A new report by ACSI (Australian Council of Superannuation Investors) has revealed the salaries of ASX200 Company CEO’s. You can view the full report here.
The highest paid ASX 100 chief executives were Peter and Steven Lowy of Westfield Corporation on a combined $26.2 million.
Australia’s average salary for a full-time worker pales in comparison, which is $81,947 per year, according to the Australian Bureau of Statistics, with bonuses and overtime included.
Four ASX100 CEOs earned more than $20m in 2016 on a realised-pay basis, with Macquarie Group’s Nicholas Moore ($25.7 million), Domino’s Pizza Enterprises’ Don Meij ($21 million) and James Hardie Industries’ Louis Gries ($21 million) joining Westfield Corporation’s CEOs, the Lowy brothers Peter and Steven, in this category.
This is how they calculated the totals:
“Meij’s ranking on the back of a soaring Domino’s share price was especially remarkable, given his $4m salary ranked him at only 44, based on reported pay,” the report stated.
Chief executive of Challenger Limited, Brian Benari also had a realised pay of $10 million which was double his reported figure.
Out of all the top earning CEOs from the ASX100 and ASX200 companies, only one was a woman.
Laura McBain of Bellamy’s was listed as earning $1.3 million on her reported pay but received $5.8 million in realised pay.
The ACSI report found that the two CEOs heading companies in the ASX100 to 200 range had a realised pay above $10 million were Premier Investments’ Mark McInnes ($11.09 million) and BT Investment Management’s Emilio Gonzalez ($10.45 million).
On bonuses, the ACSI report stated that almost a third of ASX100 CEOs, or 25 of 83, received bonuses equal to 80 per cent or more of their potential maximum allocation in 2016. Eight received no bonus, compared to four in 2015.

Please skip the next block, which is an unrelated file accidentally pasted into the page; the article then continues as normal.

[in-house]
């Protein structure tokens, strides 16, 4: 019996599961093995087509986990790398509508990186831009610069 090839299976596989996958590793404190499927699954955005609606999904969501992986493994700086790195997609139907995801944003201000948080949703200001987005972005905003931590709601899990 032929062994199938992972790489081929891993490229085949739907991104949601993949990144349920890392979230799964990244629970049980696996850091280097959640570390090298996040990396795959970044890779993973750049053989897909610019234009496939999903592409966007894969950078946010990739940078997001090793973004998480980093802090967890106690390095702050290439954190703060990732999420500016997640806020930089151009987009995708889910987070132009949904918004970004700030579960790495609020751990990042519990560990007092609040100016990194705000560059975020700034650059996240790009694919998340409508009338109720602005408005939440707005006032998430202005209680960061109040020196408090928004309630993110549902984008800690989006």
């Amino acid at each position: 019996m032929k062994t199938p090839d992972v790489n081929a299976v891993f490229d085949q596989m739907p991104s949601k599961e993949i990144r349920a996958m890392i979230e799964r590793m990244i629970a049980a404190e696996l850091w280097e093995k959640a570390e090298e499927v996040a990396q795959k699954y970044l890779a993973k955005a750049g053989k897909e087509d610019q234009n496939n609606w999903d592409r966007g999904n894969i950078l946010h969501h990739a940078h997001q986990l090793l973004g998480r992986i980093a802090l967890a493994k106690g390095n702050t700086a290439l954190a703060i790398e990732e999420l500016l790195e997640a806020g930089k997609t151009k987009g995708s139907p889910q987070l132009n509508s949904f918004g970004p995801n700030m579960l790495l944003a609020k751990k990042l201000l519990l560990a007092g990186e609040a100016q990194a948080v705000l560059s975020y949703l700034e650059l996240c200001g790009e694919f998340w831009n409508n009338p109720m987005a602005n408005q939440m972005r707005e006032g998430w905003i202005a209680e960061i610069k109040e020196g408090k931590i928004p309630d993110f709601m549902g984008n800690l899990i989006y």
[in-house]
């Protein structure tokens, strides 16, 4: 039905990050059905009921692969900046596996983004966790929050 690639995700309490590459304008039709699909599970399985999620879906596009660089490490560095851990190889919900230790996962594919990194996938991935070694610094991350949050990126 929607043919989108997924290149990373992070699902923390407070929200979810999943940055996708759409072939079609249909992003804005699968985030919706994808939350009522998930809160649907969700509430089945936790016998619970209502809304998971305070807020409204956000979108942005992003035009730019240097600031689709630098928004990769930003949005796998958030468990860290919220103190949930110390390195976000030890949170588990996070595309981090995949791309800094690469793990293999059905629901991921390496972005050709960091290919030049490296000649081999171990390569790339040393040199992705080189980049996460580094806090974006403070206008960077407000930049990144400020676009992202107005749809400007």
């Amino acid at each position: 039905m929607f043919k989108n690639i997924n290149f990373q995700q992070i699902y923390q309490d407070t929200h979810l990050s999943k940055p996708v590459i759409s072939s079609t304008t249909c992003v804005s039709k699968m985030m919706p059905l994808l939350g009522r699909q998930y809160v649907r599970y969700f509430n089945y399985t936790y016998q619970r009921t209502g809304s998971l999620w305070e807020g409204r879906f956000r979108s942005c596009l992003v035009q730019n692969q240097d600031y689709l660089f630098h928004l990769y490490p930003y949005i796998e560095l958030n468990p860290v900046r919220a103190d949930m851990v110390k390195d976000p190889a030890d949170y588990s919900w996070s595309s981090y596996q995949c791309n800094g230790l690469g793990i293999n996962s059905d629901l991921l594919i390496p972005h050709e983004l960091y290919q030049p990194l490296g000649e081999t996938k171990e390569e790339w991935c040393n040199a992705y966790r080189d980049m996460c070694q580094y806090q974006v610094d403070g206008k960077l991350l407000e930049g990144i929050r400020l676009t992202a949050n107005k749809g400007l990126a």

The median bonus given to ASX 100 bosses was $1.5 million, increasing from $1.95 million to $2.06 million “due to a handful of very large bonuses”.
The largest cash bonuses were paid to the Lowys, at $10.2 million, followed by Macquarie’s CEO Nicolas Moore whose cash bonus was $5.3 million.
“Six bonus payments exceeded $3 million. Aside from the Lowys and Macquarie’s Mr Moore, this occurred at CSL, Fortescue, James Hardie and Qantas,” the report stated.
While remuneration levels have not risen significantly in the ASX100, the ASCI states that the persistence of bonus payments remains a concern for investors.
“A ‘bonus’ is commonly understood as something paid for exceptional performance. Yet some 86 per cent of ASX100 CEOs received one, begging the question — are these amounts truly at risk?,” the report stated.
ACSI CEO, Louise Davidson, said: “Investors reasonably assume that bonuses will only be awarded for exceptional performance, over and above normal expectations.
“The prevalence of CEO bonuses at consistently high levels raises serious questions about the way performance hurdles are being designed and applied. The fact that only 18 CEOs received bonuses below 50 per cent of maximum indicates that they bear little relation to performance in many companies.
“We welcome recent examples of the use of board discretion to reduce bonuses. However, we can’t help wondering why these executives would have qualified for any payments in first place.”
The ACSI said in its report that it will continue challenging boards to ensure the rewards earned by CEOs are aligned with the experiences of their investors.
Ms Davidson added: “It’s refreshing to note that since the introduction of the ‘two strikes’ rule, and an increase in shareholder scrutiny, CEO pay has largely been held in check by Australian boards.”